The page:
The World Dance Alliance-Americas General Assembly held in Madison, Wisconsin this year, christened a weekend-long conference of classes, lectures, panels and performances with a showcase concert mixing a bill of local groups with out-of-towners.
For the most part, the dances were ill-suited to a venue the scope of Madison's lovely historic Capitol Theatre. A smaller theatre would have served the intimate works better and made the show feel less tiring. A few exceptions kept the audience connected to this technically smooth, but way-too-long program.
Out of the thirteen pieces emerged a stunning minimalist solo with Escher-like video projections entitled "Somewhere Close to Now". In it, Philadelpia-based Niki Cousineau used simplicity and economy of choreographic form to its best. Rare that dance and video are so perfectly married, Cousineau, obviously a strong dancer, boldly chose to draw attention to the power of hand gesture, simple running, and stillness, allowing time for her strong presence to be absorbed.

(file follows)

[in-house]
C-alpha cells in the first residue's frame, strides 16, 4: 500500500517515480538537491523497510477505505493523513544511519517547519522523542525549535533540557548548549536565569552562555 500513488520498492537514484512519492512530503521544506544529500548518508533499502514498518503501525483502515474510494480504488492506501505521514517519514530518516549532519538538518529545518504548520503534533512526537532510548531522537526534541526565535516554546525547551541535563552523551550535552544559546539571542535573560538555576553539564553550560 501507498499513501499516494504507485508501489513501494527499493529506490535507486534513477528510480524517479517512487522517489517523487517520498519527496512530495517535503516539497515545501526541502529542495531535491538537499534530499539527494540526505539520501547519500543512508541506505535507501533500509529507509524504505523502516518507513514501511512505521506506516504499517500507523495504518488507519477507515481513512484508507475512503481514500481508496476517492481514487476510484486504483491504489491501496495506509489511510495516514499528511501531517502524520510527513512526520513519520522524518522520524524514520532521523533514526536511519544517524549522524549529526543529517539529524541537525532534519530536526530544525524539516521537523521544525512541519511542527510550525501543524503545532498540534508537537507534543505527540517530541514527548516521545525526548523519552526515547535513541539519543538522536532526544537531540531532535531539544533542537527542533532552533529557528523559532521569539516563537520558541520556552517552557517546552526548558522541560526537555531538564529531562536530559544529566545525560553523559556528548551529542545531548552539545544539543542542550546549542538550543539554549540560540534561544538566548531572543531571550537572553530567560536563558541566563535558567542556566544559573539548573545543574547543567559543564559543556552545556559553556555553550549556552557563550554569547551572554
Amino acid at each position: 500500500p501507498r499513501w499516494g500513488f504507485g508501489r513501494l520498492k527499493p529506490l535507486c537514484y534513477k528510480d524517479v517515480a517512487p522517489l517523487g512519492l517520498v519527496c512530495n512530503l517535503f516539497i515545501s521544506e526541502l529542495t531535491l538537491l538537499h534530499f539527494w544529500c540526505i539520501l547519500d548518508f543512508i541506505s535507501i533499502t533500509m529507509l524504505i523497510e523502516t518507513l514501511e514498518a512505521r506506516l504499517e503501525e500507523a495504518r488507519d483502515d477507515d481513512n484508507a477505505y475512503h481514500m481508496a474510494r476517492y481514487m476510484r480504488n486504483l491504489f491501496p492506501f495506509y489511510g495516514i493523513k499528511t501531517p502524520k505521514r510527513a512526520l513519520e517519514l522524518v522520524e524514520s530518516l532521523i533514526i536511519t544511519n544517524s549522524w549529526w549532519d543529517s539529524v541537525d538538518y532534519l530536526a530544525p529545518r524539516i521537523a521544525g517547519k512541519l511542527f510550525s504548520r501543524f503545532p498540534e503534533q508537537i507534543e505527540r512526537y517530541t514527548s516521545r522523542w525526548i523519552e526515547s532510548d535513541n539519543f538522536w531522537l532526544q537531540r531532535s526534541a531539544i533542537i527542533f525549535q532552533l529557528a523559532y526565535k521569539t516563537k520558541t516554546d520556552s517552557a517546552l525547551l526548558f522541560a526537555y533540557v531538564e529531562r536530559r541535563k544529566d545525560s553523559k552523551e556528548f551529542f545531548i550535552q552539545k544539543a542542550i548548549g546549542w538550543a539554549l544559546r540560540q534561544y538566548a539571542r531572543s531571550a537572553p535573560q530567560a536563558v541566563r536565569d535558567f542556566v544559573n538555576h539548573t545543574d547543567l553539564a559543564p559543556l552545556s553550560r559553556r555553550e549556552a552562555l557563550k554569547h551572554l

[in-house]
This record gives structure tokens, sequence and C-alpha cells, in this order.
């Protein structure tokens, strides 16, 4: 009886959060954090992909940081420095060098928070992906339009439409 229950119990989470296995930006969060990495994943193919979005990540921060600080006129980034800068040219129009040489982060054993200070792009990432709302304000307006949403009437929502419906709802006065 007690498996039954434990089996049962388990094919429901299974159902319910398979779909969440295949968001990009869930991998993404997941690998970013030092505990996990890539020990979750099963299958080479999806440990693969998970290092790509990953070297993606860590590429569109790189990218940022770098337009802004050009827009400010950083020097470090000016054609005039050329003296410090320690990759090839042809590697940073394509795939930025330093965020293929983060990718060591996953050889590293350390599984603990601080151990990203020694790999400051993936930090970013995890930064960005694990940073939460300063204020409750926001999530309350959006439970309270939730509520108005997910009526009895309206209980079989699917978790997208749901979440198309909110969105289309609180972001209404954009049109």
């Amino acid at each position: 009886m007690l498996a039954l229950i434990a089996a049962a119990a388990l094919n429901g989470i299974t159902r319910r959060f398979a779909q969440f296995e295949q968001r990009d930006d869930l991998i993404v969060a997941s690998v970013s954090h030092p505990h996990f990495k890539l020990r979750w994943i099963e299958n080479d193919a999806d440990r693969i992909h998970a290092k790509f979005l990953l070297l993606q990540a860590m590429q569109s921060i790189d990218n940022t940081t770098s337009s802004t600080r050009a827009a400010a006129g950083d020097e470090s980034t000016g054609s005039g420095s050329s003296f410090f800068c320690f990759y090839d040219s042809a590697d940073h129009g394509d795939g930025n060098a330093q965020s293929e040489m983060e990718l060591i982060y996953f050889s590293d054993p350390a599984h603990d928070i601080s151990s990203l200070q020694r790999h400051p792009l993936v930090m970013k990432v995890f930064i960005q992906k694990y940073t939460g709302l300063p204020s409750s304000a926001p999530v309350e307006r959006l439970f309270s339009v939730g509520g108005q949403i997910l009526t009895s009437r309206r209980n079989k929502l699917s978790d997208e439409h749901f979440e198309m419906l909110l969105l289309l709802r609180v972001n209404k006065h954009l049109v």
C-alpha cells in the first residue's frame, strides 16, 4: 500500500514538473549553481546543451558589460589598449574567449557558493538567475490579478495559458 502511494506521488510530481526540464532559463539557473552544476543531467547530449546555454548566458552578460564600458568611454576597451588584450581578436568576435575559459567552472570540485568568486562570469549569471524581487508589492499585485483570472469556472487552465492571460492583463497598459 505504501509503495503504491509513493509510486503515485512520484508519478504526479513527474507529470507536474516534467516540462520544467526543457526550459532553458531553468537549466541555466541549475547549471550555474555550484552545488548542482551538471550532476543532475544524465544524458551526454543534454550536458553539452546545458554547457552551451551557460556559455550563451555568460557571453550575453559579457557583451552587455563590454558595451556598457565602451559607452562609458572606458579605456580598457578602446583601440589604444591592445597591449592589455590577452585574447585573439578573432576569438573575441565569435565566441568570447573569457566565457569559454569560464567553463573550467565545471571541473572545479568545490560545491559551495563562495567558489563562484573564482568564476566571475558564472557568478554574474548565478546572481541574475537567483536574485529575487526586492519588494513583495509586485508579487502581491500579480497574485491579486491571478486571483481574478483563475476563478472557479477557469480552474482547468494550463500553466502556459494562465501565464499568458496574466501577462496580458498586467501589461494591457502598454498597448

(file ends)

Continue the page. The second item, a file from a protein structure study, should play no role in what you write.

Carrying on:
The Taiwanese Bird and Water Dance Ensemble, a company of dancers with disabilities, filled the stage with colored ribbons, unison movement and bright, chintzy sequined costumes. Inconsistent in dance technique, but strong in performance skills, this group of young athletic amputees and blind dancers took command with a series of lively Asian-flavored contemporary dances all choreographed by Tsui-Chen Yen. In the highlight "Rainbow in the Heart", a trio of fearless blind men, youthful, flexible, and clad in white, leapt, rolled, spun and reached with a commitment seldom seen, even in able-bodied dancers.
Also, the Madison-based Jazzworks Dance Company brought solid technique and a welcome sense of humor and lightness to "Borrowed Baroque" --a nicely structured bit of stylish choreography by Sam Watson.